Today's TTT is a little bit different than usual:  it's non-book related.  I don't think we've had a Top Ten list not related to books, reading or anything literary before?  


Jen's Top Ten Blogs/Sites She Reads That Aren't About Books:

  1. Smart, Pretty and Awkward:  Offers three pieces of great advice (how to be smarter, prettier and less awkward) and I love the quotes.
  2. The Glitter Pox:  Fantastic blog to discover new music!  I'm also in love with the name of the blog.
  3. Skinnytaste:  Food blog with amazing recipes!  I found this blog via Pinterest.  Seriously though, do yourself a favor and make a recipe from Skinnytaste.  I highly recommend the baked penne.
  4. 40:20 Vision:  A great blog where women in their forties answer questions, give different perspectives and just offer life experiences to women in their twenties. 
  5. The Oatmeal:  The grammar comics are my favorite.
  6. NPR:  National Public Radio, I love you.  I don't know why but NPR is my favorite news site.  
  7. The Beauty Department:  If you're feeling super girly this is a great blog.  Lots of hair, makeup and nail tutorials.  One day I will master something other than either straightening my hair or throwing it back in a ponytail.  
  8. Budget Bytes:  The idea behind this food blog is that you can still eat like a queen while on a downsized budget.  Each recipe is broken down into cost per recipe and cost per serving.  There are some really great recipes, I've been meaning to try the Spinach Artichoke Pasta.
  9. Dear blank, please blank: Sample:  Dear parents, Wait, so you named me after bread?  Seriously?  Sincerely, Peeta.  Another one (spoiler for Mockingjay so highlight to read!):  Dear people who think friend-zoned is bad, Try cousin-zoned.  Sincerely, Gale Hawthorne
  10. Twitter:  I love Twitter.  Some days I think I'm on it wayy more than I probably should be.  

Monday, May 21, 2012

Daisy's Review of Pilgrims Don't Wear Pink by Stephanie Kate Strohm


Title/Author: Pilgrims Don't Wear Pink by Stephanie Kate Strohm
Publisher/Date published: Graphia, May 8th 2012
How I got this book: received it from the publisher through NetGalley

Goodreads summary: "A story of crushes, corsets, and conspiracy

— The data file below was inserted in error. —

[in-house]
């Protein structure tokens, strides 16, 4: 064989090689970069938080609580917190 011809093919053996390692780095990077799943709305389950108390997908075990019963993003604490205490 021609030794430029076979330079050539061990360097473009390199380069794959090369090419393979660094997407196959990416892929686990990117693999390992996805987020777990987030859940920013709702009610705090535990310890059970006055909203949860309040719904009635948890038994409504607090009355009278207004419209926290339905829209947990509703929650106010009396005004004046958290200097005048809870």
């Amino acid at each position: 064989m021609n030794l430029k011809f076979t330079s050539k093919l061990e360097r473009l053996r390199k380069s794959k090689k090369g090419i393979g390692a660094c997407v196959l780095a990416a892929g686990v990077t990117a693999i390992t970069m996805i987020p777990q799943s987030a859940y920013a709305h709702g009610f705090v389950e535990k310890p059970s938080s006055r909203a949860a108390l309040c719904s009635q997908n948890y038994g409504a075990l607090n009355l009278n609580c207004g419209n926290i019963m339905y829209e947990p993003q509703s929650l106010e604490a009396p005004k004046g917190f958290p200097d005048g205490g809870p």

Libby Kelting had always felt herself born out of time. No wonder the historical romance-reading, Jane Austen-adaptation-watching, all-around history nerd jumped at the chance to intern at Camden Harbor, Maine’s Oldest Living History Museum. But at Camden Harbor Libby’s just plain out of place, no matter how cute she looks in a corset. Her cat-loving coworker wants her dead, the too-smart-for-his-own-good local reporter keeps pushing her buttons, her gorgeous sailor may be more shipwreck than dreamboat — plus Camden Harbor’s haunted. Over the course of one unforgettable summer, Libby learns that boys, like ghosts, aren’t always what they seem."

You guys, reading Pilgrims Don't Wear Pink was like hanging out with my best girl friends as in that I was smiling and laughing and just having a blast! And it was just so cute!

I absolutely adored the writing! It was just that perfect blend of lighthearted mixed with some serious things and Stephanie Kate Strohm definitely knows how to bring on the funny! It was just amazing! I immediately fell for the characters and the museum and history camp with all the cute little 8-year-old girls in Libby's group and it just had this wonderful feel-good vibe going on!

Libby is a wonderful, charming and very easy to love main character! She's the smart girl with a sense of style, with a shoe buying addiction as well as a passion for history. And Pilgrims Don't Wear Pink does a lovely thing in showing you how 'don't judge a book by its cover' is something we should all remember! Because of Libby's shoe obsession and her Hello Kitty tendencies, people sometimes judge her to be not all that smart and not so serious about history and the job she's there to perform. It's funny how first impressions sometimes get you, huh? Libby does everything with a passion and she really knows her stuff! I loved her and was rooting for her the whole time, even though she does this thing where she puts her phone in her bra (which I've seen people doing a lot lately), which I HATE (no offense if you do, but it's just not my thing), I excused her for it because she was just so adorable. And it made for a funny moment later on, so I'm good with it.

Libby doesn't have the best douchebag radar, I mean, the gorgeous sailor was basically holding a sign with the term on it and waving it around. But well, I feel like a little old lady saying this, but I haven't been out of my teens all that long and I get it. I mean, at 16-17 my bullshit-o-meter wasn't all it should have been and well, hormones and all you know?
But seriously, the other guy? The BETTER guy?? My little nerd loving heart pitter-pattered all over the place! I absolutely loved the moments between him and Libby, getting to know each other, getting over their prejudices and just having great chemistry and laughter-inducing banter. Their scenes together had me smiling and it was just great! Also, HELLO, KITTY! :) *inside joke, if you read it you'll understand* And the boy had the whole movie kiss down, it was swoonworthy in the extreme!

There were just so many characters for me to love, including Libby's best friend Dev. Who, admittedly, is a bit of a stereotypical YA gay best friend, but I loved him and his quirks! And he totally made it work! And the friendship between him and Libby felt real to me. They were very similar and I loved their interaction and the over the topness of it all sometimes.

So, to sum it all up: Pilgrims Don't Wear Pink is an adorable, feel-good read that had me laughing out loud and had me still smiling a couple of hours after I'd finished it! It's a fabulous debut and Stephanie Kate Strohm is definitely someone I will be watching out for in the future, I loved her voice!

My rating: 5 stars


Friday, May 18, 2012

Julia Reviews Lady Chatterley's Lover by D.H. Lawrence

Title/Author:Lady Chatterley's Lover by D.H. Lawrence, Narrated by Emilia Fox